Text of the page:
Artist Maya Lin was selected to design the 2010 poster for the Spoleto Festival USA, one of the world’s top performing arts festivals, held annually in Charleston. For this year’s poster, titled “From Rhode Island to South Carolina,” she created a double panel deconstructed from a road atlas. The first presents the Ocean State in portrait format and the second shows the Palmetto State in landscape format. In the center of each, there is a crater-shaped hole (Rhode Island’s looks like an oyster), as if something has been dug away from its core.
Lin is no stranger to controversy. She is most famous for creating the Vietnam Veterans Memorial in Washington, D.C., which was viciously criticized at first but is now iconic – one of the most celebrated public art works of our time and the standard for what has become almost cliche in war memorial building.
Since the poster appeared, speculation has run rampant in the lower Carolina. Some say it’s merely a graphic association, since maps of Rhode Island and South Carolina appear in alphabetic order on an atlas. The festival’s general director Nigel Redden said that Lin revealed “a third dimension that typically we don’t see,” referring to the ambiguous relationship between the two states. Whatever the case, many are annoyed that Lin gave Rhode Island so much play in a festival that is one of South Carolina’s cultural highlights.
Trying to decipher the riddle, The Post and Courier of Charleston, S.C., reported that:
Both states are original New World colonies; both relied heavily on boats (for whaling in one case, slavery in the other); both are on the East Coast; both have two words in their name.
In a poll on public reaction to the poster conducted by the newspaper, 88 percent voted either “Don’t understand it” or “Don’t like it,” with only 12 percent saying they loved it or liked it.
More from The Post and Courier:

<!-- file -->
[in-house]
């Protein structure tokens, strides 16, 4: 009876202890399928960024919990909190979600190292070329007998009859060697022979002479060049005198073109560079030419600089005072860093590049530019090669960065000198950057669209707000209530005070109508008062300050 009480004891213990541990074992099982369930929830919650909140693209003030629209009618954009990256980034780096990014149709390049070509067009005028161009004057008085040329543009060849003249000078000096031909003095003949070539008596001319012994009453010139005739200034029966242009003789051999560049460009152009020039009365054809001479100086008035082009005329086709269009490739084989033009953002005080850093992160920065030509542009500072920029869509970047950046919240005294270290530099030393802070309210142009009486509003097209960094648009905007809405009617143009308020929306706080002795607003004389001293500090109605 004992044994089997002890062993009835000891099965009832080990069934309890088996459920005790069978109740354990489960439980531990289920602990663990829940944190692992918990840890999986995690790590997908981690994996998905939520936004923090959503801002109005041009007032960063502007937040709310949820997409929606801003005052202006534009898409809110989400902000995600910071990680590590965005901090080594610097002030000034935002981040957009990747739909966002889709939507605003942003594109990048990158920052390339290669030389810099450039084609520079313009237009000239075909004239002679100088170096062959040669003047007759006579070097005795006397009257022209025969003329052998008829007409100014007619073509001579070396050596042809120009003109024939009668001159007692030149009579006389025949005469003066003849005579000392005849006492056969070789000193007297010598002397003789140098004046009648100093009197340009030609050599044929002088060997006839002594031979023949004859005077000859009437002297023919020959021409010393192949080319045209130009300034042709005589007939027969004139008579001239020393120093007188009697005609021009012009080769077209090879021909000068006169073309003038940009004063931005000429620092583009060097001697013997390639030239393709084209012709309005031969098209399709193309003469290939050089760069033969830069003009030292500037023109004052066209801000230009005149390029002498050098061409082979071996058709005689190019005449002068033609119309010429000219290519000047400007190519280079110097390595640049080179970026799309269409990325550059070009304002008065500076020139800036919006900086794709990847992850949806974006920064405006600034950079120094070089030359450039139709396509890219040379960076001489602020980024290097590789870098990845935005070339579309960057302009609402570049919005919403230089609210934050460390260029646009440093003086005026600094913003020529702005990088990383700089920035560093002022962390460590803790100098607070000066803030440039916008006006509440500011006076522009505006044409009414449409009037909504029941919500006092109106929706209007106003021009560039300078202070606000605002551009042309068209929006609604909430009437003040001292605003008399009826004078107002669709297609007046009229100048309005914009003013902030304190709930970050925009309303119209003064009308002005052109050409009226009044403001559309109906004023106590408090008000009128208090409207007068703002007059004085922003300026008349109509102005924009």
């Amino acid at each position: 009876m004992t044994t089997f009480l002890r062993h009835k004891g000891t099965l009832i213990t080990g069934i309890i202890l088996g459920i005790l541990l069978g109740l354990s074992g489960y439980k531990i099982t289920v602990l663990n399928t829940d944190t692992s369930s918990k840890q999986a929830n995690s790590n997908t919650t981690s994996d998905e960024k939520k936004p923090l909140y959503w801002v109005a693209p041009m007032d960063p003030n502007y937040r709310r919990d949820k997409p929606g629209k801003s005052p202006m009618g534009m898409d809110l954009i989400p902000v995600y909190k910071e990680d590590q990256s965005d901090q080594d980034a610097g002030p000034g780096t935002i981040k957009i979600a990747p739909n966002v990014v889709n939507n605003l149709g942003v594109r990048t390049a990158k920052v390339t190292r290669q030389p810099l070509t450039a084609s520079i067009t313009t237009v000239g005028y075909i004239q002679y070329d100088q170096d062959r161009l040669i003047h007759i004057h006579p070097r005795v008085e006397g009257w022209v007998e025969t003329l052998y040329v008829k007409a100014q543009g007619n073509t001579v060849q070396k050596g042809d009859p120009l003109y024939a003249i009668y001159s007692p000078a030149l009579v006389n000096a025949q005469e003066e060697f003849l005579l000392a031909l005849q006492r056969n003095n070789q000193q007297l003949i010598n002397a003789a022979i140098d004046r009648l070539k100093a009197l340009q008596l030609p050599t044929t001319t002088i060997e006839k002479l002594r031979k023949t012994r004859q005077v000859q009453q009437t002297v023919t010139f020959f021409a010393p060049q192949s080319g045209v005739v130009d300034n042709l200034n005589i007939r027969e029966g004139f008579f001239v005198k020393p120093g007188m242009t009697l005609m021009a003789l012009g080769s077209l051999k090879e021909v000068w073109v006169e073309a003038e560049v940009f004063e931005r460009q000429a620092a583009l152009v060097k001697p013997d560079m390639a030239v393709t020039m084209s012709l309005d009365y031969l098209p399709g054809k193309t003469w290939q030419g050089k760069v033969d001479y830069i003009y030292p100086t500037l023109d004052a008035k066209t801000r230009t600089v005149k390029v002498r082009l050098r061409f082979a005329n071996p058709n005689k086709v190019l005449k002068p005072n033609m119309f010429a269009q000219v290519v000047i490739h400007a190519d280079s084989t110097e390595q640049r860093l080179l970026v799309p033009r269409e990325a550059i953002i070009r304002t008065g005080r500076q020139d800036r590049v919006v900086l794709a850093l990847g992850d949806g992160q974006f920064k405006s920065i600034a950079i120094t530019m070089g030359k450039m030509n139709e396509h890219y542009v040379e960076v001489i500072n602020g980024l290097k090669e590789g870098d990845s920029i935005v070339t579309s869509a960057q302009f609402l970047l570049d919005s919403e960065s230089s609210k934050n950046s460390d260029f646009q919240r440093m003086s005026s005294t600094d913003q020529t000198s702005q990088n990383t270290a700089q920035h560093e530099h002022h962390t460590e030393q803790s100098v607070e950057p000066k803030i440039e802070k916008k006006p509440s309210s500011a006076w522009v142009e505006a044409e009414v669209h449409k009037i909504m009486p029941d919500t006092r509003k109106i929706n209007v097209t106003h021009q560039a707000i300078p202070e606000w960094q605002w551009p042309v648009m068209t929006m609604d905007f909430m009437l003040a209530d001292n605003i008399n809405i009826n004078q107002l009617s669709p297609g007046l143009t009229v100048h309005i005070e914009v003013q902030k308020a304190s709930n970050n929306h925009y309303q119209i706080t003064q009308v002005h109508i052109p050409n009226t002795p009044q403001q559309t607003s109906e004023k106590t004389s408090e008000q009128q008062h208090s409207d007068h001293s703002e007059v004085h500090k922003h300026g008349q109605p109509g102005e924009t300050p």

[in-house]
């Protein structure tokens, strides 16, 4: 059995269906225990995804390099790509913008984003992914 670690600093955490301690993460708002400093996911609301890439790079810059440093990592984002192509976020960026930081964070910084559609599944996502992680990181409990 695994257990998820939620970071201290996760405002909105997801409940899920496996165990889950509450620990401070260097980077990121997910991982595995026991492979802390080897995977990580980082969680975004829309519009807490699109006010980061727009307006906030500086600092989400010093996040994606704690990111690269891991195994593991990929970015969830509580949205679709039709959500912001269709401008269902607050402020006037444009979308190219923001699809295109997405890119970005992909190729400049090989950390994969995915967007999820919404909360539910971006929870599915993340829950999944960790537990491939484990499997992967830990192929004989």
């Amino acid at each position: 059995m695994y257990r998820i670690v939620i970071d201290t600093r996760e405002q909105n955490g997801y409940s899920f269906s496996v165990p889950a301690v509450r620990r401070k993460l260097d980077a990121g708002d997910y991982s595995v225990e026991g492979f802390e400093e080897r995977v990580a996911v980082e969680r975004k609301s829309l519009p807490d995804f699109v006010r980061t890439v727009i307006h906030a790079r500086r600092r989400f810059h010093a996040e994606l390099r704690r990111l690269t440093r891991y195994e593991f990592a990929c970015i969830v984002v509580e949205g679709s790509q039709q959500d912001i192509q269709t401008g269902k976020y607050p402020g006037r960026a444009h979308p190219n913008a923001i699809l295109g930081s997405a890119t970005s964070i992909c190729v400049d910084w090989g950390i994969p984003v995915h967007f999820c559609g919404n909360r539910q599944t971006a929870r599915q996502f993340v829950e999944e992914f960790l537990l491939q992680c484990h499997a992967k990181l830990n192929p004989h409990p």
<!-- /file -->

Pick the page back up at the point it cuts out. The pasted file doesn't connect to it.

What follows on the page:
Jennifer Blackman, who works at the S.C. Aquarium, saw the poster at Rising High Cafe on East Bay Street.
“I’m trying to figure it out,” she said. “It’s the Rhode Island thing that’s confusing.”
Ellen Dressler Moryl, director of the city of Charleston’s Office of Cultural Affairs and chief curator of the Piccolo Spoleto Festival, said the excavations in Lin’s image look like ears and seem to be asking, “Are you really listening?”
At first baffled by the Rhode Island-South Carolina connection, Moryl experienced a bolt of understanding. Rhode Island, she said, has the oldest synagogue building in America; Charlestown has the oldest synagogue in continuous use in America.
That must be it, she said.
On the surface it seems a strange match. Two states: One Blue, one Red. One Union, one Confederate. They have Charleston; we have Charlestown. Rhode Island Red, South Carolina Gamecock. We share a few pirates in common. The same ocean. But otherwise, what’s the connection?
My two cents: It’s all about slavery and cultural identity. South Carolina was steeped in the slave trade and plantation culture, and in modern times it endured a very public controversy over the decision to continue flying the Confederate battle flag over the state house (until finally removing it in 2000). Meanwhile, Rhode Island’s role in the culture of slavery has received extensive examination in the press, the arts and academic circles in recent years. This November residents will be voting on a controversial referenda question about whether to keep the official name as “The State of Rhode Island and Providence Plantations.” So Lin’s rendering is a slightly subversive, somewhat cryptic tale and history lesson of two states that have more in common than they know.
Whether that's true or not, most South Carolinians seem to be boycotting the Rhode Island-centric poster. But Rhode Islanders looking for something to hang next to “Dogs Playing Poker” on their walls can purchase a copy online for $25.
This week’s question: “With what state in the Other 49 does Rhode Island share the most in common, and why?”